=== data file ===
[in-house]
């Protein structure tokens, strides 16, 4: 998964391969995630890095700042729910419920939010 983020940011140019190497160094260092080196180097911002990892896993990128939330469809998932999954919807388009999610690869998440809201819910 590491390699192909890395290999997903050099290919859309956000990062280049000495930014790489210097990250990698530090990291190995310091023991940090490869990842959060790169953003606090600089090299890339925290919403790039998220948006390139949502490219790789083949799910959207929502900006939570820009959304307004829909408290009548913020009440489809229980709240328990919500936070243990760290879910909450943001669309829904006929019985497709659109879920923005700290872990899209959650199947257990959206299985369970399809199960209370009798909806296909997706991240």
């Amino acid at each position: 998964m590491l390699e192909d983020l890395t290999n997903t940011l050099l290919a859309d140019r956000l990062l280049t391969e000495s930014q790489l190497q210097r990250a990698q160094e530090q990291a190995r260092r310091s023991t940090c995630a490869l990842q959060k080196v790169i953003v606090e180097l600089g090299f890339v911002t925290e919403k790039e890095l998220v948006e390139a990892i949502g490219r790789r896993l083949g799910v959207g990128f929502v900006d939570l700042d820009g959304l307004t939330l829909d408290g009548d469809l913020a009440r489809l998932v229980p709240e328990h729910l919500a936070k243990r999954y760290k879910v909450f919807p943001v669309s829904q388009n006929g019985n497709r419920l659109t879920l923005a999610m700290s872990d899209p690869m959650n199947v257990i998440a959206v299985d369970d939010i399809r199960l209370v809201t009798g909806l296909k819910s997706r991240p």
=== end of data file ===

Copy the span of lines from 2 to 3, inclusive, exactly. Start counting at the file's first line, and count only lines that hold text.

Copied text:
């Protein structure tokens, strides 16, 4: 998964391969995630890095700042729910419920939010 983020940011140019190497160094260092080196180097911002990892896993990128939330469809998932999954919807388009999610690869998440809201819910 590491390699192909890395290999997903050099290919859309956000990062280049000495930014790489210097990250990698530090990291190995310091023991940090490869990842959060790169953003606090600089090299890339925290919403790039998220948006390139949502490219790789083949799910959207929502900006939570820009959304307004829909408290009548913020009440489809229980709240328990919500936070243990760290879910909450943001669309829904006929019985497709659109879920923005700290872990899209959650199947257990959206299985369970399809199960209370009798909806296909997706991240």
């Amino acid at each position: 998964m590491l390699e192909d983020l890395t290999n997903t940011l050099l290919a859309d140019r956000l990062l280049t391969e000495s930014q790489l190497q210097r990250a990698q160094e530090q990291a190995r260092r310091s023991t940090c995630a490869l990842q959060k080196v790169i953003v606090e180097l600089g090299f890339v911002t925290e919403k790039e890095l998220v948006e390139a990892i949502g490219r790789r896993l083949g799910v959207g990128f929502v900006d939570l700042d820009g959304l307004t939330l829909d408290g009548d469809l913020a009440r489809l998932v229980p709240e328990h729910l919500a936070k243990r999954y760290k879910v909450f919807p943001v669309s829904q388009n006929g019985n497709r419920l659109t879920l923005a999610m700290s872990d899209p690869m959650n199947v257990i998440a959206v299985d369970d939010i399809r199960l209370v809201t009798g909806l296909k819910s997706r991240p």